MEADOWSWEET

OTHER NAME(S):

Barbe de Bouc, Barbe de Chèvre, Bridewort, Dolloff, Dropwort, Fausse Spirée, Filipendula, Filipendula ulmaria, Filipendule, Lady of the Meadow, Mariée de la Prairie, Meadow Queen, Meadow Sweet, Meadow-Wart, Petite Reine, Queen of the Meadow, Racine de Gravier, Reina de los Prados, Reine de la Prairie, Reine des Prés, Reine-des-Prés, Spiraeae Flos, Spireae Herba, Spiraea ulmaria, Spirée Ulmaire, Ulmaria.

Overview

Overview Information

Meadowsweet is a plant. The parts that grow above the ground are used to make medicine.

Meadowsweet is used for colds, heartburn, arthritis, bladder infections, and other conditions, but there is no good scientific evidence to support these uses.

Coronavirus disease 2019 (COVID-19): Some experts warn that meadowsweet may interfere with the body's response against COVID-19. There is no strong data to support this warning. But there is also no good data to support using meadowsweet for COVID-19.

How does it work?

Meadowsweet contains chemicals which might decrease inflammation (swelling). It also contains some chemicals called salicylates, which are similar to aspirin.

Uses

Uses & Effectiveness?

Insufficient Evidence for

  • Short-term swelling (inflammation) of the airways in the lungs (acute bronchitis).
  • Heartburn.
  • Upset stomach.
  • Stomach ulcers.
  • Gout.
  • Joint problems.
  • Infections of the kidney, bladder, or urethra (urinary tract infections or UTIs).
  • Other conditions.
More evidence is needed to rate the effectiveness of meadowsweet for these uses.

Side Effects

Side Effects & Safety

When taken by mouth: Meadowsweet is POSSIBLY SAFE for most people when taken appropriately. It can cause stomach complaints including nausea and skin rashes. If taken in large amounts or for a long period of time, meadowsweet is POSSIBLY UNSAFE.

Special Precautions & Warnings:

Pregnancy and breast-feeding: It's LIKELY UNSAFE to use meadowsweet if you are pregnant. There is some evidence that it could make the uterus contract, causing a miscarriage. There isn't enough reliable information to know if meadowsweet is safe to use when breast-feeding. Stay on the safe side and avoid use.

Aspirin allergy: Meadowsweet contains chemicals that are similar to the chemicals in aspirin. There is a concern that people who are allergic to aspirin might also be allergic to meadowsweet.

Asthma: Meadowsweet can cause lung spasms, so there is a concern that it might make asthma worse.

Interactions

Interactions?

Moderate Interaction

Be cautious with this combination

!
  • Aspirin interacts with MEADOWSWEET

    Meadowsweet contains chemicals similar to aspirin. Taking meadowsweet along with aspirin might increase the effects and side effects of aspirin.

  • Choline Magnesium Trisalicylate (Trilisate) interacts with MEADOWSWEET

    Meadowsweet contains chemicals that are similar to choline magnesium trisalicylate (Trilisate). Taking meadowsweet along with choline magnesium trisalicylate (Trilisate) might increase the effects and side effects of choline magnesium trisalicylate (Trilisate).

  • Medications for pain (Narcotic drugs) interacts with MEADOWSWEET

    The body breaks down some medications for pain to get rid of them. Meadowsweet might decrease how fast the body gets rid of some medications for pain. By decreasing how fast the body gets rid of some medications for pain, meadowsweet might increase the effects and side effects of some medications for pain.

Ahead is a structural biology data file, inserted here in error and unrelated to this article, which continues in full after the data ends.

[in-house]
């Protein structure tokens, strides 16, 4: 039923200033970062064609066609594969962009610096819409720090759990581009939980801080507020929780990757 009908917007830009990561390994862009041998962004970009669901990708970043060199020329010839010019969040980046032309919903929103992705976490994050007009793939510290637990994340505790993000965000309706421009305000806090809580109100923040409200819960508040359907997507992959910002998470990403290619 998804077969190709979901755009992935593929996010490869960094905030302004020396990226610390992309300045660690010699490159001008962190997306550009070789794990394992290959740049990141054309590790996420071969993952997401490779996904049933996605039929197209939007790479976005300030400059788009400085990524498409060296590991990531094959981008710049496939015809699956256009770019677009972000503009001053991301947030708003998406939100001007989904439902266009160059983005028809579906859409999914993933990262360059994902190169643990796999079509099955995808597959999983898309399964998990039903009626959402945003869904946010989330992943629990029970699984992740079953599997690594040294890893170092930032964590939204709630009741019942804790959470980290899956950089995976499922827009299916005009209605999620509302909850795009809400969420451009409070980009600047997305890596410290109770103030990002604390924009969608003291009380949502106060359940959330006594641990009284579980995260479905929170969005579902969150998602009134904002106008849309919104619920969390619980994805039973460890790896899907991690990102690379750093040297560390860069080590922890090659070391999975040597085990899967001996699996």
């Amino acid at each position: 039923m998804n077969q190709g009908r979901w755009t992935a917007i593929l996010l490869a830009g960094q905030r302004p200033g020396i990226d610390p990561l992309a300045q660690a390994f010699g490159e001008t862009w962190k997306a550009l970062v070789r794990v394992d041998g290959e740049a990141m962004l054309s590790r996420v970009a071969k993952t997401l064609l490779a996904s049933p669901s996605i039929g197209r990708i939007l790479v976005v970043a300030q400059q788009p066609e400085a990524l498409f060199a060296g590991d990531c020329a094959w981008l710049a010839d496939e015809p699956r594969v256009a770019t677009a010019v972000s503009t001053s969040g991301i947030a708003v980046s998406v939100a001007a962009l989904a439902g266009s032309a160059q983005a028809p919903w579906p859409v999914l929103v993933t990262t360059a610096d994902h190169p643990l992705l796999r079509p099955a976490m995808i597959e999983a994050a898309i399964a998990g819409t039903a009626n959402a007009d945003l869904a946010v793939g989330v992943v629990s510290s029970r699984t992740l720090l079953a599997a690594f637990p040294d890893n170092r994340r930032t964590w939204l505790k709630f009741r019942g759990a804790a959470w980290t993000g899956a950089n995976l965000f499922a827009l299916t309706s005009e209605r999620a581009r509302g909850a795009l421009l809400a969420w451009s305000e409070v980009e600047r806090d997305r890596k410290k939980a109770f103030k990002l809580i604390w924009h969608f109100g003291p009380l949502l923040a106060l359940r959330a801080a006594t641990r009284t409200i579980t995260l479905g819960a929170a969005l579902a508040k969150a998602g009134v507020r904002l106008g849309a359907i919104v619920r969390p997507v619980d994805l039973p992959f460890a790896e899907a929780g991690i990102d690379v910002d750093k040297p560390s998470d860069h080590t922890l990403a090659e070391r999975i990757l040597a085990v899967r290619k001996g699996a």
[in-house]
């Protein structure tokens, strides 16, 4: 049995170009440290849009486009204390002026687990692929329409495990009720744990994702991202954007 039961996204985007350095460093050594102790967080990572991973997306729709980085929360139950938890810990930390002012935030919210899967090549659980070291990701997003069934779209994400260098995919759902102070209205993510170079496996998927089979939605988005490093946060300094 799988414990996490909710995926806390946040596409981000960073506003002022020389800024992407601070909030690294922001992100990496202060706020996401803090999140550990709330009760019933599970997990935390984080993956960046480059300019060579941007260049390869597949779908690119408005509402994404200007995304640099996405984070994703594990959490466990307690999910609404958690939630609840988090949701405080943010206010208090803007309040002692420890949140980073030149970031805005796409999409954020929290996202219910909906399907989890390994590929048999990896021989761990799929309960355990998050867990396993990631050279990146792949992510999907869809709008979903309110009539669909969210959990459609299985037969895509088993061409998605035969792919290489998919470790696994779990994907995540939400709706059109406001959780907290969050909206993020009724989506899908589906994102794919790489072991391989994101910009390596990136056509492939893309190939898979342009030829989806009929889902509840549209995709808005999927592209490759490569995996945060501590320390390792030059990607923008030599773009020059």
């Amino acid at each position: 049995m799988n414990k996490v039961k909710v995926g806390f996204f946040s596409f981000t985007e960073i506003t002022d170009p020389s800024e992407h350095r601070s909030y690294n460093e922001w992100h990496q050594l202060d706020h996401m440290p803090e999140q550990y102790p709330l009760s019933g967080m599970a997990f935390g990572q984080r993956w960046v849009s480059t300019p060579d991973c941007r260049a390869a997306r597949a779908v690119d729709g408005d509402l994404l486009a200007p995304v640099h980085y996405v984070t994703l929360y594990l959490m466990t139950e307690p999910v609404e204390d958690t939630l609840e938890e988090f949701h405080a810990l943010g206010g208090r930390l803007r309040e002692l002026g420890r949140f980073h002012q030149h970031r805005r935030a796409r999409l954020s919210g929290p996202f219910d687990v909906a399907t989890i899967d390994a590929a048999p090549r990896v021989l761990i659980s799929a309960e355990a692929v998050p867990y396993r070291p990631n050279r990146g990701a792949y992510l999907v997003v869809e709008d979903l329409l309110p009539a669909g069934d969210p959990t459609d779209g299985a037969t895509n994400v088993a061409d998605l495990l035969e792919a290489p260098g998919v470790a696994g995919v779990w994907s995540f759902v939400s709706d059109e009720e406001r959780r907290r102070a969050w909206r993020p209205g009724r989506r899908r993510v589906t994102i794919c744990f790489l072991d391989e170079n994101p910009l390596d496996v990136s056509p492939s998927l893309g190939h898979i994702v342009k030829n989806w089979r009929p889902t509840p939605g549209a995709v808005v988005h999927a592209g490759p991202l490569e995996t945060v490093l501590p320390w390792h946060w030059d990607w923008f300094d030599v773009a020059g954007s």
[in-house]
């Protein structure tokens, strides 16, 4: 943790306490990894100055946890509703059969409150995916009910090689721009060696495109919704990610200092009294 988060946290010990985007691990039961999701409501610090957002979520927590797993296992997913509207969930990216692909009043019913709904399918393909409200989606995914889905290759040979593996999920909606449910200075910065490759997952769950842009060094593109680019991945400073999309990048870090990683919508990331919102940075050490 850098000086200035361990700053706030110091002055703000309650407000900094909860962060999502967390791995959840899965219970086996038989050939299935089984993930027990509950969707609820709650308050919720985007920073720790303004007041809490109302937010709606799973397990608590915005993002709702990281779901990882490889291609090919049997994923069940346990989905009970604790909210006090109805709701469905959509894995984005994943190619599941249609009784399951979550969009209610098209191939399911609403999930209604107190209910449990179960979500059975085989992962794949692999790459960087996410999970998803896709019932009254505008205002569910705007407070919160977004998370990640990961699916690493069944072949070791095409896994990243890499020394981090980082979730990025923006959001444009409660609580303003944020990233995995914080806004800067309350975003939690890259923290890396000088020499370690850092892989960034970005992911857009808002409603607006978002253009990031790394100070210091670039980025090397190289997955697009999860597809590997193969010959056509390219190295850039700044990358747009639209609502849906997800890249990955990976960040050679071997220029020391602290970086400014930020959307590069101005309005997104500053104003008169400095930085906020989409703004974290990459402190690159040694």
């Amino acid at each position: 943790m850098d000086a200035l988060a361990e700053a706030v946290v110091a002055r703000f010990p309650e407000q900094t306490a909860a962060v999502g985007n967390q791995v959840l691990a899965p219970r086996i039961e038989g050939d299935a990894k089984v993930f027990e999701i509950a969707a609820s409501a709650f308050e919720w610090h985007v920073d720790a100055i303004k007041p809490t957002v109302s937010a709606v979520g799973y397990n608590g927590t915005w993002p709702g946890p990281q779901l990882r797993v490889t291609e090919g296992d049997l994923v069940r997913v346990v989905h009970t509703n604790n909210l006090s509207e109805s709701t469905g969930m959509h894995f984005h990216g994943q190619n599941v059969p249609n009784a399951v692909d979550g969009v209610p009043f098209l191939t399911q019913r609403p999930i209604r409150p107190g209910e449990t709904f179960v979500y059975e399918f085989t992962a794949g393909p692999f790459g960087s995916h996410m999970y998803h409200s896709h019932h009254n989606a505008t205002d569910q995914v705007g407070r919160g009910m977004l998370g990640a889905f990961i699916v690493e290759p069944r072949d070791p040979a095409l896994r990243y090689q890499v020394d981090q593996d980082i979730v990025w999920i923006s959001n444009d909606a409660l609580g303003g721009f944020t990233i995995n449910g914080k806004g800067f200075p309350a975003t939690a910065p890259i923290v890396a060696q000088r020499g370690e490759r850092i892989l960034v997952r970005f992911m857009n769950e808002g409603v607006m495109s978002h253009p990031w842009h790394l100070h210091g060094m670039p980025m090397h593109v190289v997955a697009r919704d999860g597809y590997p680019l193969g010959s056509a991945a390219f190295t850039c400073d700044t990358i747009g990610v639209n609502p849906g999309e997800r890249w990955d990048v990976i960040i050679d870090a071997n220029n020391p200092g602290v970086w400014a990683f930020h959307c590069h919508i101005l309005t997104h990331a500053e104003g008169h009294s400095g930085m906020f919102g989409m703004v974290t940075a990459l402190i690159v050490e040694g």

Some medications for pain include meperidine (Demerol), hydrocodone, morphine, OxyContin, and many others.

  • Salsalate (Disalcid) interacts with MEADOWSWEET

    Salsalate (Disalcid) is called a salicylate. It's similar to aspirin. Meadowsweet also contains a salicylate similar to aspirin. Taking salsalate with meadowsweet might cause there to be too much salicylates in the body. This might increase the effects and side effects of salicylates.

Dosing

Dosing

The appropriate dose of meadowsweet depends on several factors such as the user's age, health, and several other conditions. At this time there is not enough scientific information to determine an appropriate range of doses for meadowsweet. Keep in mind that natural products are not always necessarily safe and dosages can be important. Be sure to follow relevant directions on product labels and consult your pharmacist or physician or other healthcare professional before using.

View References

REFERENCES:

  • Katanic J, Boroja T, Mihailovic V, et al. In vitro and in vivo assessment of meadowsweet (Filipendula ulmaria) as anti-inflammatory agent. J Ethnopharmacol. 2016;193:627-636. View abstract.

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CONDITIONS OF USE AND IMPORTANT INFORMATION: This information is meant to supplement, not replace advice from your doctor or healthcare provider and is not meant to cover all possible uses, precautions, interactions or adverse effects. This information may not fit your specific health circumstances. Never delay or disregard seeking professional medical advice from your doctor or other qualified health care provider because of something you have read on WebMD. You should always speak with your doctor or health care professional before you start, stop, or change any prescribed part of your health care plan or treatment and to determine what course of therapy is right for you.

This copyrighted material is provided by Natural Medicines Comprehensive Database Consumer Version. Information from this source is evidence-based and objective, and without commercial influence. For professional medical information on natural medicines, see Natural Medicines Comprehensive Database Professional Version.
© Therapeutic Research Faculty .